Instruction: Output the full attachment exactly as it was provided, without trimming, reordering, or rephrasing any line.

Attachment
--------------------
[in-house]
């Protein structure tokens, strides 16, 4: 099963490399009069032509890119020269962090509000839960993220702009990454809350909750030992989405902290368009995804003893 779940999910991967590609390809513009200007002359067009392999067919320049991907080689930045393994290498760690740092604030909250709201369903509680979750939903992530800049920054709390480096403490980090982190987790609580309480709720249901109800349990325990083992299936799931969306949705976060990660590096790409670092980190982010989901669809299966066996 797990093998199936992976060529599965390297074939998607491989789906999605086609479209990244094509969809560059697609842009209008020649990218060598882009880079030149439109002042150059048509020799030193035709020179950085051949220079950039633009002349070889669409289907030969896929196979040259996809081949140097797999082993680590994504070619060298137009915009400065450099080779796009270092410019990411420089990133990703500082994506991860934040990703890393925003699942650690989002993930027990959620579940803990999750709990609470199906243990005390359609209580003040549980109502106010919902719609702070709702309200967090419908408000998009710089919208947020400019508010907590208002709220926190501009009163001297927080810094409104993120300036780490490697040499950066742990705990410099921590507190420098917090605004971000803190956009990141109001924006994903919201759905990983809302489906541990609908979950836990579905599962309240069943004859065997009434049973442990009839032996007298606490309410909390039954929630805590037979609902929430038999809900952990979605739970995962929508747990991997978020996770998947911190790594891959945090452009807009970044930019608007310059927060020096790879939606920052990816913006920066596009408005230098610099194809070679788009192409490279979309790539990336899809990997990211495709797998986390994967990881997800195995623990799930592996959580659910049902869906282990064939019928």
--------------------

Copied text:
[in-house]
């Protein structure tokens, strides 16, 4: 099963490399009069032509890119020269962090509000839960993220702009990454809350909750030992989405902290368009995804003893 779940999910991967590609390809513009200007002359067009392999067919320049991907080689930045393994290498760690740092604030909250709201369903509680979750939903992530800049920054709390480096403490980090982190987790609580309480709720249901109800349990325990083992299936799931969306949705976060990660590096790409670092980190982010989901669809299966066996 797990093998199936992976060529599965390297074939998607491989789906999605086609479209990244094509969809560059697609842009209008020649990218060598882009880079030149439109002042150059048509020799030193035709020179950085051949220079950039633009002349070889669409289907030969896929196979040259996809081949140097797999082993680590994504070619060298137009915009400065450099080779796009270092410019990411420089990133990703500082994506991860934040990703890393925003699942650690989002993930027990959620579940803990999750709990609470199906243990005390359609209580003040549980109502106010919902719609702070709702309200967090419908408000998009710089919208947020400019508010907590208002709220926190501009009163001297927080810094409104993120300036780490490697040499950066742990705990410099921590507190420098917090605004971000803190956009990141109001924006994903919201759905990983809302489906541990609908979950836990579905599962309240069943004859065997009434049973442990009839032996007298606490309410909390039954929630805590037979609902929430038999809900952990979605739970995962929508747990991997978020996770998947911190790594891959945090452009807009970044930019608007310059927060020096790879939606920052990816913006920066596009408005230098610099194809070679788009192409490279979309790539990336899809990997990211495709797998986390994967990881997800195995623990799930592996959580659910049902869906282990064939019928």